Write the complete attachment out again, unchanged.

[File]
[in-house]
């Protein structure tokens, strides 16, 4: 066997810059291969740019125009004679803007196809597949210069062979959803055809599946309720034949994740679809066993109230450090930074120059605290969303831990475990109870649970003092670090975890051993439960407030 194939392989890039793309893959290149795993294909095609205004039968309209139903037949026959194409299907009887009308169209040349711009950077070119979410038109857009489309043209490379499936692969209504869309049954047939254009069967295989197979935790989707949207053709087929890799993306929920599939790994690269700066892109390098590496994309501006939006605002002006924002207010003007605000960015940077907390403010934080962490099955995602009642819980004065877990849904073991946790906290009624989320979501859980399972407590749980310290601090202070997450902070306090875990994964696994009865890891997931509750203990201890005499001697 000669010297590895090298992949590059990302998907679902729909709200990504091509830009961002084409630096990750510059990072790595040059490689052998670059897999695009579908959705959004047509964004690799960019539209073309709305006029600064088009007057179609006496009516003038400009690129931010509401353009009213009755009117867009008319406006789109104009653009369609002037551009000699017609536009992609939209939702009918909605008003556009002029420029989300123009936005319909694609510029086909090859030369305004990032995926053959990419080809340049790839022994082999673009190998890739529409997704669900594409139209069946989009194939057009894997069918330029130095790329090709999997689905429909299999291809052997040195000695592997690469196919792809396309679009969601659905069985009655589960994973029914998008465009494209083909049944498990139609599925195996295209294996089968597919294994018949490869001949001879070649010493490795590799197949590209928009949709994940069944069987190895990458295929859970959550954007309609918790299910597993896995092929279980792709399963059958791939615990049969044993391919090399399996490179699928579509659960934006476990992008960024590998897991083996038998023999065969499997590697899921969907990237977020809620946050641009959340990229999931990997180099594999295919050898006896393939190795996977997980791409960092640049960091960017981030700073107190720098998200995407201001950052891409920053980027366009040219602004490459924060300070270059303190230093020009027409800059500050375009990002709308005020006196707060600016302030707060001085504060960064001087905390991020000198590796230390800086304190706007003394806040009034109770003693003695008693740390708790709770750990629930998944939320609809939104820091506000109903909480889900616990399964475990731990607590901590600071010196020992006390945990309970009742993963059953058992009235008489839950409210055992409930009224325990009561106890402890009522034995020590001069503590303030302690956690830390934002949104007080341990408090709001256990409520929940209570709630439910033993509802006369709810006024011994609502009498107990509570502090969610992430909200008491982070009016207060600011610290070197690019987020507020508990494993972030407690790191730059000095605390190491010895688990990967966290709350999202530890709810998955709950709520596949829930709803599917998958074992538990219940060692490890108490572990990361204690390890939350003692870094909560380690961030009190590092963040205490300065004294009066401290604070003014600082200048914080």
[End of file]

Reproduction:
[in-house]
């Protein structure tokens, strides 16, 4: 066997810059291969740019125009004679803007196809597949210069062979959803055809599946309720034949994740679809066993109230450090930074120059605290969303831990475990109870649970003092670090975890051993439960407030 194939392989890039793309893959290149795993294909095609205004039968309209139903037949026959194409299907009887009308169209040349711009950077070119979410038109857009489309043209490379499936692969209504869309049954047939254009069967295989197979935790989707949207053709087929890799993306929920599939790994690269700066892109390098590496994309501006939006605002002006924002207010003007605000960015940077907390403010934080962490099955995602009642819980004065877990849904073991946790906290009624989320979501859980399972407590749980310290601090202070997450902070306090875990994964696994009865890891997931509750203990201890005499001697 000669010297590895090298992949590059990302998907679902729909709200990504091509830009961002084409630096990750510059990072790595040059490689052998670059897999695009579908959705959004047509964004690799960019539209073309709305006029600064088009007057179609006496009516003038400009690129931010509401353009009213009755009117867009008319406006789109104009653009369609002037551009000699017609536009992609939209939702009918909605008003556009002029420029989300123009936005319909694609510029086909090859030369305004990032995926053959990419080809340049790839022994082999673009190998890739529409997704669900594409139209069946989009194939057009894997069918330029130095790329090709999997689905429909299999291809052997040195000695592997690469196919792809396309679009969601659905069985009655589960994973029914998008465009494209083909049944498990139609599925195996295209294996089968597919294994018949490869001949001879070649010493490795590799197949590209928009949709994940069944069987190895990458295929859970959550954007309609918790299910597993896995092929279980792709399963059958791939615990049969044993391919090399399996490179699928579509659960934006476990992008960024590998897991083996038998023999065969499997590697899921969907990237977020809620946050641009959340990229999931990997180099594999295919050898006896393939190795996977997980791409960092640049960091960017981030700073107190720098998200995407201001950052891409920053980027366009040219602004490459924060300070270059303190230093020009027409800059500050375009990002709308005020006196707060600016302030707060001085504060960064001087905390991020000198590796230390800086304190706007003394806040009034109770003693003695008693740390708790709770750990629930998944939320609809939104820091506000109903909480889900616990399964475990731990607590901590600071010196020992006390945990309970009742993963059953058992009235008489839950409210055992409930009224325990009561106890402890009522034995020590001069503590303030302690956690830390934002949104007080341990408090709001256990409520929940209570709630439910033993509802006369709810006024011994609502009498107990509570502090969610992430909200008491982070009016207060600011610290070197690019987020507020508990494993972030407690790191730059000095605390190491010895688990990967966290709350999202530890709810998955709950709520596949829930709803599917998958074992538990219940060692490890108490572990990361204690390890939350003692870094909560380690961030009190590092963040205490300065004294009066401290604070003014600082200048914080």